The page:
For Mr Morrison, if things go well in Australia and we "flatten the curve" of transmission to the point where our healthcare system isn't overwhelmed and we can crawl through the pandemic until a vaccine is discovered, he'll have to live with the fact that millions of Australians will believe he's wasted all that money — $213 billion in stimulus — and pushed the country into recession for nothing.

He's already acknowledged that.

It's similar to the problem former prime minister Kevin Rudd faced after he spent $67 billion to prevent Australia falling into recession during the global financial crisis.
 

But when it comes to financial markets, investors shrugged last week when a record 6.6 million Americans applied for unemployment benefits, with large parts of the US economy finally shutting down to impede the transmission of COVID-19.

It was the largest number of initial jobless claims in a single week in America's history, by a gigantic margin, but markets were more interested in Mr Trump's claim that Saudi Arabia and Russia would soon be cutting oil production by 10 million barrels a day in a bid to stabilise oil prices.

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  • I get exponential growth. What I have been saying is that with the restrictions in place it is only going to go exponential for about 3 chess squares before it reaches a dead end. At least while the number of cases is easily manageable by testing and identifying contacts. There is also the concept of critical mass to allow the virus to get past local dead ends - especially with the restrictions.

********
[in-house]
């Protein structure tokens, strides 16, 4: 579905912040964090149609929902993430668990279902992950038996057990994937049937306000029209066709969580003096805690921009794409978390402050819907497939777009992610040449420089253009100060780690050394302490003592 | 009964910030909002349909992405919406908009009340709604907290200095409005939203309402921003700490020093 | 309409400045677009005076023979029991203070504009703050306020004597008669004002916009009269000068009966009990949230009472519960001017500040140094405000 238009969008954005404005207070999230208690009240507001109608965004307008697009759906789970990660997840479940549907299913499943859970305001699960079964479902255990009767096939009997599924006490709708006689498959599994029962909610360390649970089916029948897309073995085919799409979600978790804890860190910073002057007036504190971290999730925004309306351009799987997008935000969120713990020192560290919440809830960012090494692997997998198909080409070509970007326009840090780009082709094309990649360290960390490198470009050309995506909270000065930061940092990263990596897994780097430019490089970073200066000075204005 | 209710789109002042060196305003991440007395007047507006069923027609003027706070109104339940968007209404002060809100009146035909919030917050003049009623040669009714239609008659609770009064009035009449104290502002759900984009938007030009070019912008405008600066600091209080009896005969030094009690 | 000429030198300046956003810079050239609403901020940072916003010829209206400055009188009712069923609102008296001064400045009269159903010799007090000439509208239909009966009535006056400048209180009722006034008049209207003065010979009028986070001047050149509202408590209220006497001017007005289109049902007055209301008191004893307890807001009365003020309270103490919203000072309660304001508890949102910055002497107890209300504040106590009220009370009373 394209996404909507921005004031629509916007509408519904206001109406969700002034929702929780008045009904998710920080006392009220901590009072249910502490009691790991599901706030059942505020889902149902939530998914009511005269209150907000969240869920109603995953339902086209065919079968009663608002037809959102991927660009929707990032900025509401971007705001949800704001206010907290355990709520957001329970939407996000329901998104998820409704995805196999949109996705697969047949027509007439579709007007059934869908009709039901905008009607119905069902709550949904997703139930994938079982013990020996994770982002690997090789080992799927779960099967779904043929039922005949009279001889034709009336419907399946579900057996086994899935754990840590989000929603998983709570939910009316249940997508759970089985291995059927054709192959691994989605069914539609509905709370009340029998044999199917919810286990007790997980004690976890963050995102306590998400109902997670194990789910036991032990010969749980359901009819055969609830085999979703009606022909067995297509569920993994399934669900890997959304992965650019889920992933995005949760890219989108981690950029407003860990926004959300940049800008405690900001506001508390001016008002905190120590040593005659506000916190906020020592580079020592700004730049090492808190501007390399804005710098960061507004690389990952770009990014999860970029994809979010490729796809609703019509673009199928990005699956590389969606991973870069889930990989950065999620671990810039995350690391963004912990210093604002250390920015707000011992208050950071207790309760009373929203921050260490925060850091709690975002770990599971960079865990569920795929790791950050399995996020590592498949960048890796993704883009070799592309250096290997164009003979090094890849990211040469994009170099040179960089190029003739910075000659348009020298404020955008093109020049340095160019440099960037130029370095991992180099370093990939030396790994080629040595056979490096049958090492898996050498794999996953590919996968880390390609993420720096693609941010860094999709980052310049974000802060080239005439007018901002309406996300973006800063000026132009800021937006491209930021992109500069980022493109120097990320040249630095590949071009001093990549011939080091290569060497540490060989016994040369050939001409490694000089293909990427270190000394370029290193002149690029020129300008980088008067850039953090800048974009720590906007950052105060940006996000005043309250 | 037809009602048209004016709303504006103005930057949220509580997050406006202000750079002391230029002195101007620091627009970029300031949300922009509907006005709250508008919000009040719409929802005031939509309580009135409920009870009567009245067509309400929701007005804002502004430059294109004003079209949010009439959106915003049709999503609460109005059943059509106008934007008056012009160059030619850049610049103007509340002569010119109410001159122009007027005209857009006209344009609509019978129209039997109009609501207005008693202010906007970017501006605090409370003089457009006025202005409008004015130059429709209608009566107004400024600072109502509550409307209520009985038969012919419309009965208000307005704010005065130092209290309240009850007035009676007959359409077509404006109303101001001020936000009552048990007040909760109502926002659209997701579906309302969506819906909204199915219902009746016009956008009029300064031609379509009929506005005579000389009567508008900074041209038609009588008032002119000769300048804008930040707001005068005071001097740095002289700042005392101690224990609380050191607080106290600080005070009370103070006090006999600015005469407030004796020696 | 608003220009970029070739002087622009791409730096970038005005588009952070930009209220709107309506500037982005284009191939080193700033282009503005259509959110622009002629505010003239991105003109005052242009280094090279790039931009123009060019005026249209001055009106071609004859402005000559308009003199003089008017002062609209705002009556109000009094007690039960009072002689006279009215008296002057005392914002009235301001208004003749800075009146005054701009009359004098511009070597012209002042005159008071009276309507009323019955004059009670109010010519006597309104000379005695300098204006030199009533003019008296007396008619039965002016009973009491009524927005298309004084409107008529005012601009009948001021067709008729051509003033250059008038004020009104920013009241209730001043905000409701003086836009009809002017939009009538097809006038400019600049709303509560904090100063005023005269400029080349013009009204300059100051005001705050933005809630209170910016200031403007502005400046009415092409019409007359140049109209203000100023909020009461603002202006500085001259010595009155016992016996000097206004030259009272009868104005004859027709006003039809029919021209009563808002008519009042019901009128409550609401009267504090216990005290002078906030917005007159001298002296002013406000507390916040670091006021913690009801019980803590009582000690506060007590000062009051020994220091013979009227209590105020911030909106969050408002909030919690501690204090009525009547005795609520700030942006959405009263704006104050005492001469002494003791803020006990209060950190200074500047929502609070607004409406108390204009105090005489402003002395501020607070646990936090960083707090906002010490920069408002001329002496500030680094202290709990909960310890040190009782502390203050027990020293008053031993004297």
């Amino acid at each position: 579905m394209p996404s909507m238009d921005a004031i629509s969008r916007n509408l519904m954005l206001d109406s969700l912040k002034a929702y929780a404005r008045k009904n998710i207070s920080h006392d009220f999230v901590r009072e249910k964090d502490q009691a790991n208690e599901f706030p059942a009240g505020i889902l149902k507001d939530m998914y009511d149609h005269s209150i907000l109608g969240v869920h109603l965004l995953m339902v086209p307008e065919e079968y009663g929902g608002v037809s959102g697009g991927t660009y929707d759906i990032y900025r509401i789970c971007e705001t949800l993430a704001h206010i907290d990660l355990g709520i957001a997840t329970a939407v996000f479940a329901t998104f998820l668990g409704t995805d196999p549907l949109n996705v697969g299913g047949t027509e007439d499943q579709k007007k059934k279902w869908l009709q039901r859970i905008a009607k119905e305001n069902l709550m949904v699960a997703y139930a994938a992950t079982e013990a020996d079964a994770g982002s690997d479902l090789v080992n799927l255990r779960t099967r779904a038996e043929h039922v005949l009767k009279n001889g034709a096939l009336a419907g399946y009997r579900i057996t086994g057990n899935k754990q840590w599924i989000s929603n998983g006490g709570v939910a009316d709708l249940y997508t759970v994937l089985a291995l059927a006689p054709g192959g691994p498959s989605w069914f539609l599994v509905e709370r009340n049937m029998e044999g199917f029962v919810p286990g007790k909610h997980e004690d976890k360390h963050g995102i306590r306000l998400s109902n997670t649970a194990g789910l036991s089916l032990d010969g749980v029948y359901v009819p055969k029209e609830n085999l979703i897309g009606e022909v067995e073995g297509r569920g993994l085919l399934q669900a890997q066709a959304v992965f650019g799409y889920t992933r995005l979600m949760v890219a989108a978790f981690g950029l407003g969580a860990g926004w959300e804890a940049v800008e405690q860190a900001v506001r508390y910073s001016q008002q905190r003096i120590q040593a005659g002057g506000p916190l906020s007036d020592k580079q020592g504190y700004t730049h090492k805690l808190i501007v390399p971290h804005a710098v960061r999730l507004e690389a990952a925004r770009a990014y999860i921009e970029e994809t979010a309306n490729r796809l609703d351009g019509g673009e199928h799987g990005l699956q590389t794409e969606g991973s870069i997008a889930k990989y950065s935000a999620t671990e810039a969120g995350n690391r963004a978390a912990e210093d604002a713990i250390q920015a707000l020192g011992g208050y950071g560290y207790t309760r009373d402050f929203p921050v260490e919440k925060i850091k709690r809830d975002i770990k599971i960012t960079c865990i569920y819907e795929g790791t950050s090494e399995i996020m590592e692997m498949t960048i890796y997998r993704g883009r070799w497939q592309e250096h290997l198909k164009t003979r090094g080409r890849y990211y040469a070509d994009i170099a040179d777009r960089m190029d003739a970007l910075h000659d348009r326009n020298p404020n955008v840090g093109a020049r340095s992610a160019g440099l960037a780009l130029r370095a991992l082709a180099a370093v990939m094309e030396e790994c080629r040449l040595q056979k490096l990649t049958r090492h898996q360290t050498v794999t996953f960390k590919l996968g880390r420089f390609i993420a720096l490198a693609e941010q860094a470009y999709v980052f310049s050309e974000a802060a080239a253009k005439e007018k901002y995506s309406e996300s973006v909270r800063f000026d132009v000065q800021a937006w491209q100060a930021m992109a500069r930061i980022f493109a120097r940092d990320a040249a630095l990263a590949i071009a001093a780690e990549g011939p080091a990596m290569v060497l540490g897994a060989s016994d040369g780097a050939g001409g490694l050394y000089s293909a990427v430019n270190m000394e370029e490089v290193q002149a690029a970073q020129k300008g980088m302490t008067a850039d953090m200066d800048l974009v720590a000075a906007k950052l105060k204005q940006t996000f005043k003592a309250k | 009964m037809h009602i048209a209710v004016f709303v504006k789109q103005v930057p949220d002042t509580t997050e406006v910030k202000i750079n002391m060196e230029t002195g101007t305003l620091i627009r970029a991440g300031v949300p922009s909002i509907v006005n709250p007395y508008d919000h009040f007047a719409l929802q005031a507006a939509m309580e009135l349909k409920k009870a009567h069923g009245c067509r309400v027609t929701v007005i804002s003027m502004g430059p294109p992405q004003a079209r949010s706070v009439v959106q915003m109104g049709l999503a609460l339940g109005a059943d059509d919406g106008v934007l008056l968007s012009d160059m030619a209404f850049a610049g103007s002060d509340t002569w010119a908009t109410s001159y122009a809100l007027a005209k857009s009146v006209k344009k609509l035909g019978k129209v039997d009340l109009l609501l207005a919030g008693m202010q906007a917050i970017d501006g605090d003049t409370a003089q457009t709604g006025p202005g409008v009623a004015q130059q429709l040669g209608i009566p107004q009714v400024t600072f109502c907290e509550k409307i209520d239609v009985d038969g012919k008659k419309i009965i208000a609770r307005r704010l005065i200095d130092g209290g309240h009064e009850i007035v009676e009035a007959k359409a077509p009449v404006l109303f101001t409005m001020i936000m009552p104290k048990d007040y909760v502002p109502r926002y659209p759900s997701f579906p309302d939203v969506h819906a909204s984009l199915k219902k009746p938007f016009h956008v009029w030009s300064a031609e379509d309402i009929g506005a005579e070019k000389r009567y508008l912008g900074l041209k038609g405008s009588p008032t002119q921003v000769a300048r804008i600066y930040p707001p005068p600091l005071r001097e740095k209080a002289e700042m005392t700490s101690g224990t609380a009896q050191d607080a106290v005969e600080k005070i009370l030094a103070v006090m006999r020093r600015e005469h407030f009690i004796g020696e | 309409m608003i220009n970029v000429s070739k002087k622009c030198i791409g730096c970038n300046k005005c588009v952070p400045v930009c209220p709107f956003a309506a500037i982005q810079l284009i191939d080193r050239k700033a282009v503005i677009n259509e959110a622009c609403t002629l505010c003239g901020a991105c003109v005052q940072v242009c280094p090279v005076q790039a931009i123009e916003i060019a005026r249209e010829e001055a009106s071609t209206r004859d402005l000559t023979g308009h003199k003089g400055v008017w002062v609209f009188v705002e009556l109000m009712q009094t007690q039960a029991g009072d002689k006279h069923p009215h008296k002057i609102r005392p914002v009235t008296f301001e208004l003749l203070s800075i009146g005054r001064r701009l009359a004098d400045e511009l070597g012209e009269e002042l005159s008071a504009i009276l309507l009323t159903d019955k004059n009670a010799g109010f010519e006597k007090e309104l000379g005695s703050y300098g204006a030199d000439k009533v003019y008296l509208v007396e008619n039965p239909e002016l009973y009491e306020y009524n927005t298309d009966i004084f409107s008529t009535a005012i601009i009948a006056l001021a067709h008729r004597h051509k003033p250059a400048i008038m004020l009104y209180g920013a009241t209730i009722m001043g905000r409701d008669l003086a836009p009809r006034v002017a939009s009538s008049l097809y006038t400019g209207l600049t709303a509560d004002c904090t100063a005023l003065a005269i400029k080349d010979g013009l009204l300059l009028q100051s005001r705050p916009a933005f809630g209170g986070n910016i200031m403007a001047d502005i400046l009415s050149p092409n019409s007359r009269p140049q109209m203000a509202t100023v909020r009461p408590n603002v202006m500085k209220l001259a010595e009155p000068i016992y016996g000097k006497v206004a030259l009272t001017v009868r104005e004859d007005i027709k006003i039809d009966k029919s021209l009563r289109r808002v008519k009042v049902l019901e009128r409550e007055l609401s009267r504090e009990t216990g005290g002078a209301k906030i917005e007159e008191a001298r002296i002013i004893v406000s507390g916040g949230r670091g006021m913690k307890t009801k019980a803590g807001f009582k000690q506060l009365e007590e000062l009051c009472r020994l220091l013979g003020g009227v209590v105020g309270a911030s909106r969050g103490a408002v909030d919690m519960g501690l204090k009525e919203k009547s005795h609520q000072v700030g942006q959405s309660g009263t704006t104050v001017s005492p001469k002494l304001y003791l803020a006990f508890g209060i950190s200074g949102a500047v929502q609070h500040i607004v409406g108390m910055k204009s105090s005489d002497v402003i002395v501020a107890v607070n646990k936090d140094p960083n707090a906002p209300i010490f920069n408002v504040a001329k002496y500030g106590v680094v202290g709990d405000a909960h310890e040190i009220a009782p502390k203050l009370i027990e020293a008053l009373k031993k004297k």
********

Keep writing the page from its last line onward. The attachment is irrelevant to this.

The bad news for Australia is not the exponential growth because we got inearly enough to keep the number of chess squares of exponential growth to a minimum and only several hundred cases getting in in the first place.

    The bad news is that it appears that the decline in new cases may level off so that there will be a low level remaining virus that restrictions will not eradicate. That means the powder keg of exponential growth will remain with a low level of new cases to motivate bankrupting everybody. If the restrictions are lifted then we become like Italy.So that makes for difficult decisions. In this case politicians usually partially lift restrictions until the threat increases to enough new cases to get everyone frightened enough to accept reinstatement of crippling restrictions.

     

  • Should we all go to the Gap at Watsons Bay and jump?